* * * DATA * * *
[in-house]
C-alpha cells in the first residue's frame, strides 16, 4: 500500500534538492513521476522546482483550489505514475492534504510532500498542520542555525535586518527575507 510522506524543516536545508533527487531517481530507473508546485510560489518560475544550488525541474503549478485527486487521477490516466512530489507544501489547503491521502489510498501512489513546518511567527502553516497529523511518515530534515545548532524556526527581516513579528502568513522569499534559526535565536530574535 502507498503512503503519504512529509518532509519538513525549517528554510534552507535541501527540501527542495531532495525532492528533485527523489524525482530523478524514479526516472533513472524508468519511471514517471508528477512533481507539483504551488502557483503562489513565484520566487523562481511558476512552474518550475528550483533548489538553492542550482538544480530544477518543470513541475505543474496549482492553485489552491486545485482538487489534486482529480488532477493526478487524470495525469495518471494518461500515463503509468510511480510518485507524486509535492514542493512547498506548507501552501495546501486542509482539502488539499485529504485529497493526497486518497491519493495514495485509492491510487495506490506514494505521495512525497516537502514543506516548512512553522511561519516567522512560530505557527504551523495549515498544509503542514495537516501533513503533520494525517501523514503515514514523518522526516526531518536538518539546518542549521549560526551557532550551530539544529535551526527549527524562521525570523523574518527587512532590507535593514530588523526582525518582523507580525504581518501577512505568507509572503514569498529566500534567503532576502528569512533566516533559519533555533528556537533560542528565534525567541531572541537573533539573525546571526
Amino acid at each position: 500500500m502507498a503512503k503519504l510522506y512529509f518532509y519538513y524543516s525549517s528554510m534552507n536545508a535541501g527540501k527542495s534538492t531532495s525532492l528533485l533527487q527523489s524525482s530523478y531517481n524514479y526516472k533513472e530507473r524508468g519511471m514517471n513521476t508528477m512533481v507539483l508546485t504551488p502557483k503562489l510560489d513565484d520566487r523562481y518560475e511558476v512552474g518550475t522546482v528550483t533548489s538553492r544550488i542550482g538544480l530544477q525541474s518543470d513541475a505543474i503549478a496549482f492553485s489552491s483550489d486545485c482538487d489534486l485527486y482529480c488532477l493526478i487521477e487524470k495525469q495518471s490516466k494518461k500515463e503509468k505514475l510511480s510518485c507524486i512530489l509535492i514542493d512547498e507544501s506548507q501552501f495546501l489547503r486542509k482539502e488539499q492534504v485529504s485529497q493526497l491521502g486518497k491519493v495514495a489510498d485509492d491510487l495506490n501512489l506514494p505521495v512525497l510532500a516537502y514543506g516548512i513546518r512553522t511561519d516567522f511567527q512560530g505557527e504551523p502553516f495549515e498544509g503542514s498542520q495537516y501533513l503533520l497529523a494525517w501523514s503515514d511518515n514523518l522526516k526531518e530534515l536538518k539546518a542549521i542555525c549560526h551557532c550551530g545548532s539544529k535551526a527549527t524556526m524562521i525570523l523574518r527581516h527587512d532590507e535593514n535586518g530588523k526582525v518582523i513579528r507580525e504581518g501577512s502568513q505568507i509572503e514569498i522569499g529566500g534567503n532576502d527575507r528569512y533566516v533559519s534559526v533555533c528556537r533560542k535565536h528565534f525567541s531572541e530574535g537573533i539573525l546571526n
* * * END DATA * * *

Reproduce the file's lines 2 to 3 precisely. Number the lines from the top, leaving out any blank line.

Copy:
C-alpha cells in the first residue's frame, strides 16, 4: 500500500534538492513521476522546482483550489505514475492534504510532500498542520542555525535586518527575507 510522506524543516536545508533527487531517481530507473508546485510560489518560475544550488525541474503549478485527486487521477490516466512530489507544501489547503491521502489510498501512489513546518511567527502553516497529523511518515530534515545548532524556526527581516513579528502568513522569499534559526535565536530574535 502507498503512503503519504512529509518532509519538513525549517528554510534552507535541501527540501527542495531532495525532492528533485527523489524525482530523478524514479526516472533513472524508468519511471514517471508528477512533481507539483504551488502557483503562489513565484520566487523562481511558476512552474518550475528550483533548489538553492542550482538544480530544477518543470513541475505543474496549482492553485489552491486545485482538487489534486482529480488532477493526478487524470495525469495518471494518461500515463503509468510511480510518485507524486509535492514542493512547498506548507501552501495546501486542509482539502488539499485529504485529497493526497486518497491519493495514495485509492491510487495506490506514494505521495512525497516537502514543506516548512512553522511561519516567522512560530505557527504551523495549515498544509503542514495537516501533513503533520494525517501523514503515514514523518522526516526531518536538518539546518542549521549560526551557532550551530539544529535551526527549527524562521525570523523574518527587512532590507535593514530588523526582525518582523507580525504581518501577512505568507509572503514569498529566500534567503532576502528569512533566516533559519533555533528556537533560542528565534525567541531572541537573533539573525546571526
Amino acid at each position: 500500500m502507498a503512503k503519504l510522506y512529509f518532509y519538513y524543516s525549517s528554510m534552507n536545508a535541501g527540501k527542495s534538492t531532495s525532492l528533485l533527487q527523489s524525482s530523478y531517481n524514479y526516472k533513472e530507473r524508468g519511471m514517471n513521476t508528477m512533481v507539483l508546485t504551488p502557483k503562489l510560489d513565484d520566487r523562481y518560475e511558476v512552474g518550475t522546482v528550483t533548489s538553492r544550488i542550482g538544480l530544477q525541474s518543470d513541475a505543474i503549478a496549482f492553485s489552491s483550489d486545485c482538487d489534486l485527486y482529480c488532477l493526478i487521477e487524470k495525469q495518471s490516466k494518461k500515463e503509468k505514475l510511480s510518485c507524486i512530489l509535492i514542493d512547498e507544501s506548507q501552501f495546501l489547503r486542509k482539502e488539499q492534504v485529504s485529497q493526497l491521502g486518497k491519493v495514495a489510498d485509492d491510487l495506490n501512489l506514494p505521495v512525497l510532500a516537502y514543506g516548512i513546518r512553522t511561519d516567522f511567527q512560530g505557527e504551523p502553516f495549515e498544509g503542514s498542520q495537516y501533513l503533520l497529523a494525517w501523514s503515514d511518515n514523518l522526516k526531518e530534515l536538518k539546518a542549521i542555525c549560526h551557532c550551530g545548532s539544529k535551526a527549527t524556526m524562521i525570523l523574518r527581516h527587512d532590507e535593514n535586518g530588523k526582525v518582523i513579528r507580525e504581518g501577512s502568513q505568507i509572503e514569498i522569499g529566500g534567503n532576502d527575507r528569512y533566516v533559519s534559526v533555533c528556537r533560542k535565536h528565534f525567541s531572541e530574535g537573533i539573525l546571526n